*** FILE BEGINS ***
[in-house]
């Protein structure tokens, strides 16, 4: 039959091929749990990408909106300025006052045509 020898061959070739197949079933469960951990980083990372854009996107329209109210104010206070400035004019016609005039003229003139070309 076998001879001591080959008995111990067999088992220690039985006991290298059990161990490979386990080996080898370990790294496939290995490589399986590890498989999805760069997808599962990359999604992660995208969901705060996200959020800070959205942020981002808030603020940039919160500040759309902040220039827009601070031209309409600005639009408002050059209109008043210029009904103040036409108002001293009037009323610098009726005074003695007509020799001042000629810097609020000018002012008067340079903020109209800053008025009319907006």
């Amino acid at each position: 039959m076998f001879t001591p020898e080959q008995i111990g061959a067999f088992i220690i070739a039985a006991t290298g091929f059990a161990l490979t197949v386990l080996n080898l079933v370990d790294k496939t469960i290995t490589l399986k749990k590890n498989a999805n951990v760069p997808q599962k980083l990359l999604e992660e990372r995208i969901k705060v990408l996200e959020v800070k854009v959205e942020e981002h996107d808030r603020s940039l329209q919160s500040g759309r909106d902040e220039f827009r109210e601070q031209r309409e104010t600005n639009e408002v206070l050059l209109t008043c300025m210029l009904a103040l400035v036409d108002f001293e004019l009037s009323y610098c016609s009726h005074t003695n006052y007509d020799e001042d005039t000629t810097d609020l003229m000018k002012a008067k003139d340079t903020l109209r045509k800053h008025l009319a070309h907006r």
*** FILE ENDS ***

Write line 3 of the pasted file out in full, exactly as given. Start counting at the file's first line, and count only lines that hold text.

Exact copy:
């Amino acid at each position: 039959m076998f001879t001591p020898e080959q008995i111990g061959a067999f088992i220690i070739a039985a006991t290298g091929f059990a161990l490979t197949v386990l080996n080898l079933v370990d790294k496939t469960i290995t490589l399986k749990k590890n498989a999805n951990v760069p997808q599962k980083l990359l999604e992660e990372r995208i969901k705060v990408l996200e959020v800070k854009v959205e942020e981002h996107d808030r603020s940039l329209q919160s500040g759309r909106d902040e220039f827009r109210e601070q031209r309409e104010t600005n639009e408002v206070l050059l209109t008043c300025m210029l009904a103040l400035v036409d108002f001293e004019l009037s009323y610098c016609s009726h005074t003695n006052y007509d020799e001042d005039t000629t810097d609020l003229m000018k002012a008067k003139d340079t903020l109209r045509k800053h008025l009319a070309h907006r």